How effectively you learn a new skill is specific to your learning style, which is the ability to retain information in a way that is practical and adaptable. "Learning" is a skill that is not passive, and requires the same retention process you endured as a child, but now at a faster pace. With the advancement of technologies such as Cloud, AR (augmented reality), VR (virtual reality), AI (artificial intelligence), and Infosec (information security), the way we work is changing rapidly. We have to be proactive about what we are learning and how quickly we apply our newly learned skills.
There are many variables that contribute to learning, and the optimum learning scenario will differ based on the individual preference, the topic of study, delivery method, and consequences. Yes, "consequence" can be a motivator or stressor because some skills require exams to validate the required knowledge has been retained. The higher the stakes are for gaining a new skill, the more challenging it can be for the learner to process and apply it successfully.
If you have not assessed how you learn best, here are questions to get started:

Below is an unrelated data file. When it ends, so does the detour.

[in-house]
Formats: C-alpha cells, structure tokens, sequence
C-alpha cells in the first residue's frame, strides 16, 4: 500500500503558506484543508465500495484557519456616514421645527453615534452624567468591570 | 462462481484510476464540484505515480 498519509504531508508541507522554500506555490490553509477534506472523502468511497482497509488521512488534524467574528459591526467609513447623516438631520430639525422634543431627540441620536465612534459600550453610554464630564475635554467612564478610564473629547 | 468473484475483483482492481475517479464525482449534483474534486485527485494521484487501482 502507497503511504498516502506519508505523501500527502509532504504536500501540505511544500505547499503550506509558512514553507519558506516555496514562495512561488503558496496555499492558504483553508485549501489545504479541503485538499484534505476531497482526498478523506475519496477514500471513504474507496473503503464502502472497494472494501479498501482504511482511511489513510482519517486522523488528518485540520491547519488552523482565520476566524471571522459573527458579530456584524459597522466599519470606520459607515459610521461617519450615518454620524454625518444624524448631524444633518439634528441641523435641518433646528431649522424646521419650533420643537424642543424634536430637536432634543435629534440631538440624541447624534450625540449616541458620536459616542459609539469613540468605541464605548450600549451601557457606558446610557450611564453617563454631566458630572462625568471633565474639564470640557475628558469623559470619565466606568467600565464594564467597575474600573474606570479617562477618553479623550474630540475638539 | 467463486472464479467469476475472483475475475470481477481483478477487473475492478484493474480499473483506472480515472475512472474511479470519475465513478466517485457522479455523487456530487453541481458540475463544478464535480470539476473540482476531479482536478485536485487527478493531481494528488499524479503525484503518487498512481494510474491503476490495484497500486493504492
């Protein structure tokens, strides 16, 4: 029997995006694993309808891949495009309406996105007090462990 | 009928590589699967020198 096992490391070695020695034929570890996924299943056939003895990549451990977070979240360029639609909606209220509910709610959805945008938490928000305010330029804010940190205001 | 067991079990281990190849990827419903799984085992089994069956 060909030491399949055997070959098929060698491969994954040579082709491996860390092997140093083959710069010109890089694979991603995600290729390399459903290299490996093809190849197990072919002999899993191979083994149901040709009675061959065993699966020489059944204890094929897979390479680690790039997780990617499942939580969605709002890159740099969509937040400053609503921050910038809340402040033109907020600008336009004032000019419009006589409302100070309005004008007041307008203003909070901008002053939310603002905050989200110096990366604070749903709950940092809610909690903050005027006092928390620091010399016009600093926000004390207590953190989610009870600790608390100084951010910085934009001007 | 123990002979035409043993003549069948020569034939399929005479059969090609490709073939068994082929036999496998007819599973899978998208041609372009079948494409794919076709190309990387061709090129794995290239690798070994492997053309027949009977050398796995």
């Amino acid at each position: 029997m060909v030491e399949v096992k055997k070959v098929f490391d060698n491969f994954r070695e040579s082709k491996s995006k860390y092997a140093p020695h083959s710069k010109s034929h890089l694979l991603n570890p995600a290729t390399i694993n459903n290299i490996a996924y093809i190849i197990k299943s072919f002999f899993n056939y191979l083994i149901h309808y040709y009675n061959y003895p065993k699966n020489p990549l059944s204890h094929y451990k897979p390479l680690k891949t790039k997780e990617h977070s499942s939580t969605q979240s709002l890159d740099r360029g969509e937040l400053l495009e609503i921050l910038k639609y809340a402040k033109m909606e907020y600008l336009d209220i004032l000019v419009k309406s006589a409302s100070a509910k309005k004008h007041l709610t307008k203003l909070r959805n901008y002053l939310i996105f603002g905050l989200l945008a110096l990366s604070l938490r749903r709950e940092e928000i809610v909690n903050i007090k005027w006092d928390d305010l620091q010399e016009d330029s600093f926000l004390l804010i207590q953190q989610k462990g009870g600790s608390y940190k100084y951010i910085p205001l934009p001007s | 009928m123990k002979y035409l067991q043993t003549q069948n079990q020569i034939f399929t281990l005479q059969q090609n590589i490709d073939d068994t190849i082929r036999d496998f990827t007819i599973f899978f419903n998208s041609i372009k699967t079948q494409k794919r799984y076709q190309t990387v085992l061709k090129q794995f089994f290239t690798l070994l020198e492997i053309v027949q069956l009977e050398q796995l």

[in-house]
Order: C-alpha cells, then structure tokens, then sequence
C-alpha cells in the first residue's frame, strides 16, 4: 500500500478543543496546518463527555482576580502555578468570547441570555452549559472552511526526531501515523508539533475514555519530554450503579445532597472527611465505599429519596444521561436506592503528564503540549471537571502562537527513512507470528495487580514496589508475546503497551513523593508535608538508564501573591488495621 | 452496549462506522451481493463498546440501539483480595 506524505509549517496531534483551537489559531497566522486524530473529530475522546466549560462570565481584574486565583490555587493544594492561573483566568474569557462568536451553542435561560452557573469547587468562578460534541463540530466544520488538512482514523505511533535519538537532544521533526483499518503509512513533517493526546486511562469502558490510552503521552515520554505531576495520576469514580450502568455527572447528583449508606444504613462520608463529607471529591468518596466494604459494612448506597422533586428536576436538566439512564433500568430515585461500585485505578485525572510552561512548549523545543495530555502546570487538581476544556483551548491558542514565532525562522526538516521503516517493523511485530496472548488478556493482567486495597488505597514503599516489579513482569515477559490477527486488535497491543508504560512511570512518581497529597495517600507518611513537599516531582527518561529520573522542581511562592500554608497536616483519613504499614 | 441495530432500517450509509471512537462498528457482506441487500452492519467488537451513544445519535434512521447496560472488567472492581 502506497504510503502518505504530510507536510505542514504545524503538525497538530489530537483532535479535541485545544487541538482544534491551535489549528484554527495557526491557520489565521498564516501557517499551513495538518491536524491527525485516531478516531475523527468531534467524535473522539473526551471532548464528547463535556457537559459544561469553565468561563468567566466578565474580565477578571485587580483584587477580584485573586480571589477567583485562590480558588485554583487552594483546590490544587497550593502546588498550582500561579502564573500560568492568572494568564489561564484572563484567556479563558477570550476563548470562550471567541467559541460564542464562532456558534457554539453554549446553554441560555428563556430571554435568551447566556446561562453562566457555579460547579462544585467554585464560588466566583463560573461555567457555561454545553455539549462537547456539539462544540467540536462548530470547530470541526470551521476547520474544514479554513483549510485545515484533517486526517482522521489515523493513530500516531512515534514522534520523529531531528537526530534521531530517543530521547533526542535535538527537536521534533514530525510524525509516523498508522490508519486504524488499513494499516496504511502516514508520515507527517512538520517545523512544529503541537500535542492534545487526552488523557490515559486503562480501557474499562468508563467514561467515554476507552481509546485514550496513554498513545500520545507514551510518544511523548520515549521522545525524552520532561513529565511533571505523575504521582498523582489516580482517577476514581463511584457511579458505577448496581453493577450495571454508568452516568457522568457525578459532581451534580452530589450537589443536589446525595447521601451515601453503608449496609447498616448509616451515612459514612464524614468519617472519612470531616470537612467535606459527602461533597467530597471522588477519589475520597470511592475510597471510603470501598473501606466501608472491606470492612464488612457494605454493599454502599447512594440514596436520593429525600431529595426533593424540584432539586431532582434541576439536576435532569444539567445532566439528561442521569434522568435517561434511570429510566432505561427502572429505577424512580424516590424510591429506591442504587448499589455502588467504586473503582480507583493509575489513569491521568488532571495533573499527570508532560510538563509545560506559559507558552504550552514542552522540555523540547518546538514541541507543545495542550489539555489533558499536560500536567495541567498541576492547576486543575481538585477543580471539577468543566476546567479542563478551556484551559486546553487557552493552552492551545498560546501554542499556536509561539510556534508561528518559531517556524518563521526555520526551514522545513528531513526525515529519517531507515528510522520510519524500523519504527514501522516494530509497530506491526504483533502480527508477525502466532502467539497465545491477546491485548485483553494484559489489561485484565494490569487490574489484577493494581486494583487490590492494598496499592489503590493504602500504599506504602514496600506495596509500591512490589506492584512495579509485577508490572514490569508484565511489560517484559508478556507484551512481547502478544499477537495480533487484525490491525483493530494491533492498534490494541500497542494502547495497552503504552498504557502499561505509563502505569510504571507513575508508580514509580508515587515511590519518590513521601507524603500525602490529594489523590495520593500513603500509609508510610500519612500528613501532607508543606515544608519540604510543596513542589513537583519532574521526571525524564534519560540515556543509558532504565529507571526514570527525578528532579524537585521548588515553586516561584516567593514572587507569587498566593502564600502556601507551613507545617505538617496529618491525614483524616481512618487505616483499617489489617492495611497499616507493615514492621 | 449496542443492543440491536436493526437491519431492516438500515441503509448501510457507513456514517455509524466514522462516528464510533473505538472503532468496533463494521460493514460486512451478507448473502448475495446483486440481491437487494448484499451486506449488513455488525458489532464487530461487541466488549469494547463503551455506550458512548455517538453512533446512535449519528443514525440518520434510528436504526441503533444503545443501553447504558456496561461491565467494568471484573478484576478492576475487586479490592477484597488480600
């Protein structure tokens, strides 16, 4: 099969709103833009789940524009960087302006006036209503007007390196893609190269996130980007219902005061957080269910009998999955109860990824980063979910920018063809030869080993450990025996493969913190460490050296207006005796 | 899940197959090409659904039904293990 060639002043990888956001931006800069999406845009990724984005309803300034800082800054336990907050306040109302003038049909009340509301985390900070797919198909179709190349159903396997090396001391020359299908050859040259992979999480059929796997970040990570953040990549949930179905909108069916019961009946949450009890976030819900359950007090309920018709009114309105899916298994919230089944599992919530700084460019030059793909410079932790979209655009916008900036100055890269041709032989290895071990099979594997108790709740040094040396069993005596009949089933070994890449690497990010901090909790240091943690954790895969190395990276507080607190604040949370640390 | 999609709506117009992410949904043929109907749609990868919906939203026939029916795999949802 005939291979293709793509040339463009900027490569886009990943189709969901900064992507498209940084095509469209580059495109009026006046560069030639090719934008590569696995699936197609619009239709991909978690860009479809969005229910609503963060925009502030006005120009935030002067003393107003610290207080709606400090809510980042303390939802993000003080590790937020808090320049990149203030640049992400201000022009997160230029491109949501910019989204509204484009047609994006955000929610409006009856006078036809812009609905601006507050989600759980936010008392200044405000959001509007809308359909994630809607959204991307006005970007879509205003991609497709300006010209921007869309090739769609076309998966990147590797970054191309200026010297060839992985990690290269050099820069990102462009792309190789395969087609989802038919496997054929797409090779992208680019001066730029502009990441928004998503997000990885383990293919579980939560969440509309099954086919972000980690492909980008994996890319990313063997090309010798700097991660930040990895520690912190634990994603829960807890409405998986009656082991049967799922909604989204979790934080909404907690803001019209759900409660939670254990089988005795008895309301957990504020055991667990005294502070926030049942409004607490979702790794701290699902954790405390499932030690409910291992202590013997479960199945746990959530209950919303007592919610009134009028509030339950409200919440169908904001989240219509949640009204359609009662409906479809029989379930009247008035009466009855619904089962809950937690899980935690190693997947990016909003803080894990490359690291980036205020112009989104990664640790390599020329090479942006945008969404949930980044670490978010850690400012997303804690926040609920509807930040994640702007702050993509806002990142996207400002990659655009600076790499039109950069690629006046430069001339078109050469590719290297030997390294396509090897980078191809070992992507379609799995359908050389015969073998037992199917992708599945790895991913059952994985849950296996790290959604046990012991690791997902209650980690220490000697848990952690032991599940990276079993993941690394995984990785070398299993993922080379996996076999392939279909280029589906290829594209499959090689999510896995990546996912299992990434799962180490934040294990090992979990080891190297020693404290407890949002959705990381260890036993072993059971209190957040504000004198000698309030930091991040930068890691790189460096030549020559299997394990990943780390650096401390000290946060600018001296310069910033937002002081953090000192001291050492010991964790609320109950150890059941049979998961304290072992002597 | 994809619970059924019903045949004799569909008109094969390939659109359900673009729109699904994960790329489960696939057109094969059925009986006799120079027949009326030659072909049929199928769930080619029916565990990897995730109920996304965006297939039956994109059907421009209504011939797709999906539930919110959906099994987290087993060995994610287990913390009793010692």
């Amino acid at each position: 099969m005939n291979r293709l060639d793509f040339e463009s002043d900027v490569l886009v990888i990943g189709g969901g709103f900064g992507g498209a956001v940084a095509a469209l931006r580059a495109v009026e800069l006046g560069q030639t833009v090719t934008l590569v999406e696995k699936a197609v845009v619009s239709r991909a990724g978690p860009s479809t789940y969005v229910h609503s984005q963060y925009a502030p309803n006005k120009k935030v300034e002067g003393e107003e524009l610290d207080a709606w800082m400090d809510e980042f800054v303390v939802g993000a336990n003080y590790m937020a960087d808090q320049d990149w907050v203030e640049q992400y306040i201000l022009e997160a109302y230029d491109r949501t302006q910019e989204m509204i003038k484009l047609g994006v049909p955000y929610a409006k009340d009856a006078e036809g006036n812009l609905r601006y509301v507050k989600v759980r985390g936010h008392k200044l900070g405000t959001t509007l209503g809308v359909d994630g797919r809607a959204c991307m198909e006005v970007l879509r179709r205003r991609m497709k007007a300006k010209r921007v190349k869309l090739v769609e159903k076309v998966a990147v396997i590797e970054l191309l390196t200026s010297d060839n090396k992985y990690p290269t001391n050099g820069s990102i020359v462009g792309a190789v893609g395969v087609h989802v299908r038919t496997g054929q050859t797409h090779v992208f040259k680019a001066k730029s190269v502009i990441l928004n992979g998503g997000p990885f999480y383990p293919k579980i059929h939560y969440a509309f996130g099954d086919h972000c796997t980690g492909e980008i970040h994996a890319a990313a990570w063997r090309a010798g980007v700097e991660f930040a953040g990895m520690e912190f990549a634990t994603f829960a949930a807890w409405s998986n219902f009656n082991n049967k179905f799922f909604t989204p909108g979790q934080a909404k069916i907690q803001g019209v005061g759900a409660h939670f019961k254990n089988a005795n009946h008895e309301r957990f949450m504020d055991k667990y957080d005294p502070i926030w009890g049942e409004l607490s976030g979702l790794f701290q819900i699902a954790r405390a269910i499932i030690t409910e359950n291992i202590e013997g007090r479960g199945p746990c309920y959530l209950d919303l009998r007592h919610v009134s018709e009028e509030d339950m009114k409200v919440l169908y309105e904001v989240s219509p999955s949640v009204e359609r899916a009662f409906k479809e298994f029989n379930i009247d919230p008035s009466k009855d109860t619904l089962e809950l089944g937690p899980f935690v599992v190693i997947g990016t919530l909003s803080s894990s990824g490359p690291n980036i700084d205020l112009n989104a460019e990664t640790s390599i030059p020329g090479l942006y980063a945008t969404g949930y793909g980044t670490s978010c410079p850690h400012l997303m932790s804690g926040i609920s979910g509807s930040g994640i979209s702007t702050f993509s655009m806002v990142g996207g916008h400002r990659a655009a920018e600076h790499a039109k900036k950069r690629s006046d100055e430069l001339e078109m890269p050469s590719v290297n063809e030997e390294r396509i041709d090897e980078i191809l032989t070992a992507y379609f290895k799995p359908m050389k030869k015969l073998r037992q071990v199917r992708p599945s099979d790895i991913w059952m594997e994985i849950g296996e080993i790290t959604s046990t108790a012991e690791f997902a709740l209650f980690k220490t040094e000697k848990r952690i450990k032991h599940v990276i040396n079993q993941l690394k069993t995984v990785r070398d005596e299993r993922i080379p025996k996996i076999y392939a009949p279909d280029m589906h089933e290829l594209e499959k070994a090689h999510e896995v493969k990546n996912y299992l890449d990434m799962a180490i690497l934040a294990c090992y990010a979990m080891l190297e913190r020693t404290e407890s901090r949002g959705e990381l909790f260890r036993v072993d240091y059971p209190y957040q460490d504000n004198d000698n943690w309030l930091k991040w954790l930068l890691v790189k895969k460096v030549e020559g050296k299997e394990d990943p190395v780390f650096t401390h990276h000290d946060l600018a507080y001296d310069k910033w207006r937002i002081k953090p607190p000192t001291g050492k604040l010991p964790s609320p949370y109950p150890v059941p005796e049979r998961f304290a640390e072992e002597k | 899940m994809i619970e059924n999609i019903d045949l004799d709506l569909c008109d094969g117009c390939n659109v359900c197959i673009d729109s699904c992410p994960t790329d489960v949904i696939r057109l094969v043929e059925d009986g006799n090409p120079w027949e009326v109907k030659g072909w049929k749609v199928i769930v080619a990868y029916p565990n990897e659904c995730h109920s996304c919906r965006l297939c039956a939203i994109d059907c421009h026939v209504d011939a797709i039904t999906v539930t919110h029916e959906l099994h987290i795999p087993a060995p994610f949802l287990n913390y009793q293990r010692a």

- What was the last skill you learned that you were able to apply regularly?
- Was it a formal course or an informal arrangement?
- How was the information delivered (online, in person, on demand, self-paced, video, podcast, book, e-course, etc.)?
- How long did it take you to learn it?
- What were the steps you took to retain the info?
- How did you apply what you learned?
- Was the process easy or difficult?
- If difficult, how did you overcome the challenge(s)?
- If you could change how you engage with new information to better suit your needs, what would this look like?
Once you answer the questions above, you should have some sense of what you liked and disliked about the learning process you participated in. Use these details as your learning preference to ensure the type of training you select provides a foundation for success. Your level of interest in a specific topic area is also a big factor in your learning process. The less interested you are, the less likely you will retain the information. In the end, the pay off comes when the topic is interesting, the environment is engaging, AND you are committed to practicing your new skill. Even further, continuing to research, refine, and solidify your knowledge will take you from novice to expert.
If you uncover your specific formula to master learning, you can create a plan to gain (and apply) new skills regularly.
Here are my top 5 reasons why "learning" is the next skill you should master:
5. Technology will continue to advance and change the way we work.
4. Jobs will require emerging skills for companies to stay relevant.
3. Higher salaries commensurate with higher level skills that are not easily obtained.
2. Employees enjoy their work more when they have the right skills for the job.
1. You take your skills wherever you go.
Not sure what to learn? We've got you covered, here are the top tech skills in 2018.
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